Toolkit to support better evaluation in NSW

Aricle Image for Toolkit to support better evaluation in NSW

August 2013

The NSW Government launched its new Evaluation Toolkit to support NSW government agencies to undertake program evaluation projects on 21 August 2013 at the Why Evaluation Matters: Basing Decisions on Evidence Forum in Sydney. ARTD’s Chris Milne and Sue Leahy worked with Professor Patricia Rogers of RMIT University in developing the toolkit for NSW public sector managers in line with the NSW Government Evaluation Framework. It takes managers who are responsible for a program evaluation through seven steps—from initial conception, through commissioning and managing, to disseminating and supporting use of the findings. The Toolkit will be refined over time based on user feedback.

High-profile evaluation of behaviour change trials

August 2013

ARTD is now evaluating the behaviour change component of the NSW Government’s Home Power Saving Program (HPSP). This program, which started in July 2010, was established to help 200,000 low-income households reduce their power usage and save on energy bills by June 2014. It includes three main components provided at no cost to participants: 1) a home power assessment, 2) a tailored action plan that identifies ways the household can save power, and 3) a kit of energy efficient items (including a standby saver power board, light bulbs and other small items and a water-saving showerhead if needed). The $63 million program is managed by the Office of Environment and Heritage and delivered across the state by about 100 contacted energy experts.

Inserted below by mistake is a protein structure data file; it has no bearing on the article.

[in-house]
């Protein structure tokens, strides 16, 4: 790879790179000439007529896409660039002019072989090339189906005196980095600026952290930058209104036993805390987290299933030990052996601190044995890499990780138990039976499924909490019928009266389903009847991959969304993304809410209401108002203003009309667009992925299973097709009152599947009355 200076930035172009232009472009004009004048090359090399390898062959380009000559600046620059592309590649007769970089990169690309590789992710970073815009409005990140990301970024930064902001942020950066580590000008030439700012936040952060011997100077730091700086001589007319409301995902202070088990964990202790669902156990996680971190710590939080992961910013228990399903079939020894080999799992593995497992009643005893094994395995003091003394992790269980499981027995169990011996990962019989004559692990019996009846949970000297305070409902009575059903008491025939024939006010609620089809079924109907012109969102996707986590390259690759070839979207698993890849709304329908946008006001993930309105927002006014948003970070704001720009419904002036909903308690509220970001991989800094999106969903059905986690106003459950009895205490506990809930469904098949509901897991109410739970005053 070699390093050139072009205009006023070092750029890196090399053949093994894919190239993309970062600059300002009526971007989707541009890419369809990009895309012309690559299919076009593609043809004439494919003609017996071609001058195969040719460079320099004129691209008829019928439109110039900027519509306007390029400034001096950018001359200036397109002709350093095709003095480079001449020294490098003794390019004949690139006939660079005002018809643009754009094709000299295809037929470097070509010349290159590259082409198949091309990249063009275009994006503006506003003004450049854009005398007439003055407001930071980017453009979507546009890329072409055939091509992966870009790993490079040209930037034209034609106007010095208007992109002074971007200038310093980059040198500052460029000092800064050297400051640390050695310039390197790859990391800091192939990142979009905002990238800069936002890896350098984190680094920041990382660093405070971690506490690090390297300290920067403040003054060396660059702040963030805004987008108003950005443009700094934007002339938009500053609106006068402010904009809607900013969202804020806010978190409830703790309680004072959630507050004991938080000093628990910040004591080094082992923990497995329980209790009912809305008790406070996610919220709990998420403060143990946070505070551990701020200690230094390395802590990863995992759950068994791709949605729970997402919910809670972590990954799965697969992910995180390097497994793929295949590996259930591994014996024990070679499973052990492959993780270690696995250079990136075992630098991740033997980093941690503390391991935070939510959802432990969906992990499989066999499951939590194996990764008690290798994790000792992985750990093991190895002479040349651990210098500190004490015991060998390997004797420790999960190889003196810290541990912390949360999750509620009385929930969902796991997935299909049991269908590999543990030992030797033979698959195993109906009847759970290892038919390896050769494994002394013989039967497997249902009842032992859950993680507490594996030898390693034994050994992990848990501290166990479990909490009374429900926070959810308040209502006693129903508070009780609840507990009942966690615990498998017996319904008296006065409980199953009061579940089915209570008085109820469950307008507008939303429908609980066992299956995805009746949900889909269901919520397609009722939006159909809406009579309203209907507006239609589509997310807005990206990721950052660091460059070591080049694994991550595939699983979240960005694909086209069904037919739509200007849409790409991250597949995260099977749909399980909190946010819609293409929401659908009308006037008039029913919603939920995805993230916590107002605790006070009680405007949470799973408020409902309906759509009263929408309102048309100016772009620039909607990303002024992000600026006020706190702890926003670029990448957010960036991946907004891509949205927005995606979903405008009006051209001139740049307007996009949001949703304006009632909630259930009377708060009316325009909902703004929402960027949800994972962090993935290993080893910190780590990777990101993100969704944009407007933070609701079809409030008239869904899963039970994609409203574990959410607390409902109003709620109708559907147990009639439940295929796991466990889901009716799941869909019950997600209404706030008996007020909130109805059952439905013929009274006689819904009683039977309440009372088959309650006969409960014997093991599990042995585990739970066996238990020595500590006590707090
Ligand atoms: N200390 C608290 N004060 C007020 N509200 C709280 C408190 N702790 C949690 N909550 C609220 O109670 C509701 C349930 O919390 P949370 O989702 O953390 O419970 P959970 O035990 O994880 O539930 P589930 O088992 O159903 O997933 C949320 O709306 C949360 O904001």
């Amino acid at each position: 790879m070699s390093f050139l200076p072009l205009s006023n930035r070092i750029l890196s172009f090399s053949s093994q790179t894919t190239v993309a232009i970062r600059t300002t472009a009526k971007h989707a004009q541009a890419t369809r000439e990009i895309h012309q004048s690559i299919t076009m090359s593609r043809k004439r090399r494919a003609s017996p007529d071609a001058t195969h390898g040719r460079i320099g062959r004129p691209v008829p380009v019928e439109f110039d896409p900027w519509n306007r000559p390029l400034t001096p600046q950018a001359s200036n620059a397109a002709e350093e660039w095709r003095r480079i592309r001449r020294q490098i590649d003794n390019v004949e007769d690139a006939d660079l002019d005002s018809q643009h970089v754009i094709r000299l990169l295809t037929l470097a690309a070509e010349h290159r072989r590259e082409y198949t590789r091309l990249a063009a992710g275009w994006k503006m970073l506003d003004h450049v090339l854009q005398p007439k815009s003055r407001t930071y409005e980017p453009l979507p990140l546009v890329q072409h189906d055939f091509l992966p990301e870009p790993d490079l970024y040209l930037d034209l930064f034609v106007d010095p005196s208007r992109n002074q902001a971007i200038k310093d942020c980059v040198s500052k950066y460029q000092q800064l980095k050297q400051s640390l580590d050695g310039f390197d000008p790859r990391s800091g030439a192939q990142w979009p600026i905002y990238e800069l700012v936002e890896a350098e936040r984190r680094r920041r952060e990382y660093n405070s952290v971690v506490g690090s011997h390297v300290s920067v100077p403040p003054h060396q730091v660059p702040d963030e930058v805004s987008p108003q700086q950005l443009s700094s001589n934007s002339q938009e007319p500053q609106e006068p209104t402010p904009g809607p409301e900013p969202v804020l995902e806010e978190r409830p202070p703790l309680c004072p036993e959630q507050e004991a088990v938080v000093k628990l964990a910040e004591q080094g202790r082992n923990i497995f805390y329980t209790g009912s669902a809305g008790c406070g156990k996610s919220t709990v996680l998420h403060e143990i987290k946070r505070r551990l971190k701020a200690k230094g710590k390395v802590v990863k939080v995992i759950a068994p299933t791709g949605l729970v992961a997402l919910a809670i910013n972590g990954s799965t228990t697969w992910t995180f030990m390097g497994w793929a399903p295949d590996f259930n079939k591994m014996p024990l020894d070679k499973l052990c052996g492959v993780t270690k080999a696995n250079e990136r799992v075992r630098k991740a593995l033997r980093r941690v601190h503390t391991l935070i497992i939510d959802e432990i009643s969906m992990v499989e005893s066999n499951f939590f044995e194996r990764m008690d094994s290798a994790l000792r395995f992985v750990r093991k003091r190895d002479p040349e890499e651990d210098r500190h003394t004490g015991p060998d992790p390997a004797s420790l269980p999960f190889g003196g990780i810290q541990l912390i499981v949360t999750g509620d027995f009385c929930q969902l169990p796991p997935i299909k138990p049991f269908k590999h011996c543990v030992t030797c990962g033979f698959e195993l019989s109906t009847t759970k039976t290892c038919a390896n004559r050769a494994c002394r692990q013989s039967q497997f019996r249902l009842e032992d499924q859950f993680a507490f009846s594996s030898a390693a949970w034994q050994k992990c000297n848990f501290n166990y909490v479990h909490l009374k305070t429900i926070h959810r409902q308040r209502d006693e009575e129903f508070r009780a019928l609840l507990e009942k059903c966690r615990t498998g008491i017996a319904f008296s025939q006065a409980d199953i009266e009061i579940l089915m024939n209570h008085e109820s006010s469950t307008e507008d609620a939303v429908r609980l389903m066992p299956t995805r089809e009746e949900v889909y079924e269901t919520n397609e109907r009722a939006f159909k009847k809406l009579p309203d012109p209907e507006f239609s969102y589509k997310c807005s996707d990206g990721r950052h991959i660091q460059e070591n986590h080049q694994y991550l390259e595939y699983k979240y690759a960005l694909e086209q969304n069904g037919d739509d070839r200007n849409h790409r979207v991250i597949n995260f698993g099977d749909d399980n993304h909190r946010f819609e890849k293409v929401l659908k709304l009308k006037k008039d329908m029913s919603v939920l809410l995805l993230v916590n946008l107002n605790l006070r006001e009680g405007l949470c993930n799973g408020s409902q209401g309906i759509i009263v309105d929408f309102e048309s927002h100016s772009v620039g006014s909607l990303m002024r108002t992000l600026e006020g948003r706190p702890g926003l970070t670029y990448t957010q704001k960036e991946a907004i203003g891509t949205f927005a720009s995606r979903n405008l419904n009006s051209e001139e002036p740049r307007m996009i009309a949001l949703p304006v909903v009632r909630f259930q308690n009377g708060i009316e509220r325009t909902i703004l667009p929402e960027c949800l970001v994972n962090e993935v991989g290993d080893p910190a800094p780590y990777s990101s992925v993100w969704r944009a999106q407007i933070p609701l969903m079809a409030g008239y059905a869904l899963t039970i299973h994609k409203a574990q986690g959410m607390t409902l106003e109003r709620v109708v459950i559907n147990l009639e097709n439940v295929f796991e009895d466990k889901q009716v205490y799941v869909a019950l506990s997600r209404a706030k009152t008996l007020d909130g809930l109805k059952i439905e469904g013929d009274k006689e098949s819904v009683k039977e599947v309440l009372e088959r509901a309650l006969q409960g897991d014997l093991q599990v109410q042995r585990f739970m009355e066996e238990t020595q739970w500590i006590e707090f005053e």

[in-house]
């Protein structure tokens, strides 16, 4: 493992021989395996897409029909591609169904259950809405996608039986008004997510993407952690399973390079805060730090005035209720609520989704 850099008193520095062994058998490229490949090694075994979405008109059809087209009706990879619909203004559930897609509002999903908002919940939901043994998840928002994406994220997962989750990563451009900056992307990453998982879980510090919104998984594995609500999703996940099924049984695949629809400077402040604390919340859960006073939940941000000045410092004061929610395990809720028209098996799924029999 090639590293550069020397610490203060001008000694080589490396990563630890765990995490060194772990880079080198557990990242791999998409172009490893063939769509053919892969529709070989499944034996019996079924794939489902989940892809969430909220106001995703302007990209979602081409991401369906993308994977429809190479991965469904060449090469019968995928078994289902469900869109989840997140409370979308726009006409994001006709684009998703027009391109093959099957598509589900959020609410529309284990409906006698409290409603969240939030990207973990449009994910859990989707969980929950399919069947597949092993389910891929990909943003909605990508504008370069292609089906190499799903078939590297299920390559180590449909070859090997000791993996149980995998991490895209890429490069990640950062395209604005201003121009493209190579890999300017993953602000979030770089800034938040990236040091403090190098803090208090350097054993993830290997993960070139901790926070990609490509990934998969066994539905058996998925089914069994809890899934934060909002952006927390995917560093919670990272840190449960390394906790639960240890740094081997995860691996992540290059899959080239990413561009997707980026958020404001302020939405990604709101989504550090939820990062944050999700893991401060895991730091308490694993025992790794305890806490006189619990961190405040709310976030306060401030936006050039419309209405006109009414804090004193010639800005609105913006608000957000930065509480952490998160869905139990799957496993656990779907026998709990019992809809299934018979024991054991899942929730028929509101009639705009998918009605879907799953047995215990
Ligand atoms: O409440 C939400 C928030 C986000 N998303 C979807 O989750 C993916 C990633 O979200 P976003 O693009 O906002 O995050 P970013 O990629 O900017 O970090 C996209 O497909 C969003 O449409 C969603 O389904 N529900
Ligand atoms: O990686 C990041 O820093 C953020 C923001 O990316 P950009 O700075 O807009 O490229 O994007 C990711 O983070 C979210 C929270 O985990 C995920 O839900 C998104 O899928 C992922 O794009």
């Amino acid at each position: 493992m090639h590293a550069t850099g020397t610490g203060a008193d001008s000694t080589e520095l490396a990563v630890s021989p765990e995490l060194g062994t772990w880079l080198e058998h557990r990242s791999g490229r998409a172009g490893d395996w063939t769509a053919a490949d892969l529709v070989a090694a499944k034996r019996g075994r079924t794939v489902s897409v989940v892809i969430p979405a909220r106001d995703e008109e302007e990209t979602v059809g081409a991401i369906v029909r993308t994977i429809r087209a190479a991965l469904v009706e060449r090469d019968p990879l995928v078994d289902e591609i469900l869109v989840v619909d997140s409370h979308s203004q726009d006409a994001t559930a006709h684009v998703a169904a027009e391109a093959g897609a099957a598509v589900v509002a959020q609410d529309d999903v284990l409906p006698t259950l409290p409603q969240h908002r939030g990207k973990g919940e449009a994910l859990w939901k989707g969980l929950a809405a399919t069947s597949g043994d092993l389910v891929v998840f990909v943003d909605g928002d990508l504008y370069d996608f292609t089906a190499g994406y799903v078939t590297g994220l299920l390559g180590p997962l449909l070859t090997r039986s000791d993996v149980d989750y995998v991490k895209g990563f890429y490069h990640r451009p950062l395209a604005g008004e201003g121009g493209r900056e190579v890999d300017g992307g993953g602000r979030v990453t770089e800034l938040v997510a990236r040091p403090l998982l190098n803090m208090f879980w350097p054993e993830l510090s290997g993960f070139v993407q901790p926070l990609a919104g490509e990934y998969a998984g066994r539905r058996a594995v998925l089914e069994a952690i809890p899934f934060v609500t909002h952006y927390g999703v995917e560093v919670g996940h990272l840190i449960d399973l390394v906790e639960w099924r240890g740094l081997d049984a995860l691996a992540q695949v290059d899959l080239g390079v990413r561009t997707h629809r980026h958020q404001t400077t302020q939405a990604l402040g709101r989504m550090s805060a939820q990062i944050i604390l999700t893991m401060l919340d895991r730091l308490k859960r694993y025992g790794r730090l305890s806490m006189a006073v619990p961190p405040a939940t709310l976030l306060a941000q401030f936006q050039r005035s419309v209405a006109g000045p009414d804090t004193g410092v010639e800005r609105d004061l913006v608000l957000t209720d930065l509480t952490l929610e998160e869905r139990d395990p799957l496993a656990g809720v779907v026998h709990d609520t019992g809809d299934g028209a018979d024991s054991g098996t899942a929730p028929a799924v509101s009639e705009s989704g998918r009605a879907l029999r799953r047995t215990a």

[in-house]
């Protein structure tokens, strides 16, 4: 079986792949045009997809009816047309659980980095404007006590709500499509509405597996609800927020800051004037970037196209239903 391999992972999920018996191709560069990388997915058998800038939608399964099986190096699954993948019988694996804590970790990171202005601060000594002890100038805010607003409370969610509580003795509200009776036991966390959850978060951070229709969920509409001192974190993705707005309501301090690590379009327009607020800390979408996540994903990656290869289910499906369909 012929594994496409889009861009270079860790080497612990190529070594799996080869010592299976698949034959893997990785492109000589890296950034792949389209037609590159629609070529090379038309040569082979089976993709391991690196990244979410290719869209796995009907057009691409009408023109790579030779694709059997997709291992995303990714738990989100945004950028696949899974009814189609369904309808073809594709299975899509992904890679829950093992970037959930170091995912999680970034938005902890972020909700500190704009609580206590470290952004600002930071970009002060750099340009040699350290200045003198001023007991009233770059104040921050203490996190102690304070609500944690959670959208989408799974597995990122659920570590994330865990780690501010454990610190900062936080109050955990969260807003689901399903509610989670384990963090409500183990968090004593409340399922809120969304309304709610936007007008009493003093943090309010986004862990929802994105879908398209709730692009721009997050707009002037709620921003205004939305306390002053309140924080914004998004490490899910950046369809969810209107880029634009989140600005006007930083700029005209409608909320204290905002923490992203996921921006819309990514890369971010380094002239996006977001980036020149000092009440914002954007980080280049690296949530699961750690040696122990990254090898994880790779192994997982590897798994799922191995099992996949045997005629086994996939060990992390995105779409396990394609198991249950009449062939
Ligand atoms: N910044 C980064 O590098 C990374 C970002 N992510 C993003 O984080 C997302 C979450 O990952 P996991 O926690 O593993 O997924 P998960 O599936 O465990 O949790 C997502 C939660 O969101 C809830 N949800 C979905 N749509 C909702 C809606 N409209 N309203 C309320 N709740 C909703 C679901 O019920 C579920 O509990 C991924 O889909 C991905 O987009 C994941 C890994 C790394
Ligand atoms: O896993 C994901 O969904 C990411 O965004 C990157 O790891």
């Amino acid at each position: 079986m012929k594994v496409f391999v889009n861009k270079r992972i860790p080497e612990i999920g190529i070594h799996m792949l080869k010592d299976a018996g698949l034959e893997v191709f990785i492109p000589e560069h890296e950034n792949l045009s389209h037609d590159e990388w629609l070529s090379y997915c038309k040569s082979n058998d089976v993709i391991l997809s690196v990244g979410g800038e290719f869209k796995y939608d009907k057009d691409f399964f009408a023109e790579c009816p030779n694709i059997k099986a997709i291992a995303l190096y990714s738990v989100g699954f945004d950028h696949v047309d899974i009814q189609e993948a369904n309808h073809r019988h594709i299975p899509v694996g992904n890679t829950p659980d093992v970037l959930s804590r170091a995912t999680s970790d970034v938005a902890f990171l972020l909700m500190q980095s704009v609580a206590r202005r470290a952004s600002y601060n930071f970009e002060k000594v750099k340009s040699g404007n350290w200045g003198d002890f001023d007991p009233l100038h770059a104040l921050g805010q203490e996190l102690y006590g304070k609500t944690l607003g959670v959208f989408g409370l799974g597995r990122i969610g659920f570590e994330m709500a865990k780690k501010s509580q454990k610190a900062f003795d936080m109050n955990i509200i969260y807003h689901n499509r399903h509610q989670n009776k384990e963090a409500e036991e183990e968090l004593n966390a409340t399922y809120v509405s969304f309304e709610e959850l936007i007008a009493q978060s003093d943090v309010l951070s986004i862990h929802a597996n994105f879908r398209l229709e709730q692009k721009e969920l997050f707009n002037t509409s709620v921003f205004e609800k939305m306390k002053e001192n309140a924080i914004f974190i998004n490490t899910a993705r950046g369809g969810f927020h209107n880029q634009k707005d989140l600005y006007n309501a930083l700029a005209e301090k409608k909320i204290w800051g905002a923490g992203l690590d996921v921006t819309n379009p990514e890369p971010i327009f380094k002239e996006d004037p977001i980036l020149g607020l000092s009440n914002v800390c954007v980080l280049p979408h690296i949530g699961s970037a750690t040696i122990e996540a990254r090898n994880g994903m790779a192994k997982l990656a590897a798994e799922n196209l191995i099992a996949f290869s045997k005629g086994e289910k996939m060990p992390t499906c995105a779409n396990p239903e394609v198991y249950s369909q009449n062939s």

Based on recommendations from ARTD’s interim evaluation of the program in 2012, OEH introduced a new version of the program in June 2013 to test behaviour change intervention methods that could support greater outcomes for participants. OEH designed the behaviour change trials with BehaviourWorks at Monash University and the NSW Department of Premier and Cabinet’s  Behavioural Insights Team (seconded from the UK Cabinet Office). The trials are using three key triggers identified in the behaviour change literature— commitment, social norms and loss aversion—to try to improve participants’ implementation of tips in their power savings action plans. From June 2013, each new participant is being randomly allocated to one of the three trial groups—which receive different types of follow-up support aligned with one of the behaviour change triggers—or a control group—which receives the program as usual.

ARTD’s evaluation of the trial, being led by Andrew Hawkins and Florent Gomez-Bonnet, is using a randomised control trial (RCT) to test the impact of each type of intervention on behaviour change and energy savings (measured through analysis of external billing data), combined with a mixed-methods design, based on the Theory of Planned Behaviour, to try to understand observed behaviour. Together, these approaches will provide robust evidence about the value of the program and evidence to support refinements to further promote energy efficient behaviour among low-income households.

You can find out more about the work of the UK’s Behavioural Insights Team, or Nudge Unit,here. For more detailed information on the approach, check out, Richard Thaler and Cass Sunstein’s book Nudge or Daniel Kahneman’s Thinking, Fast and Slow.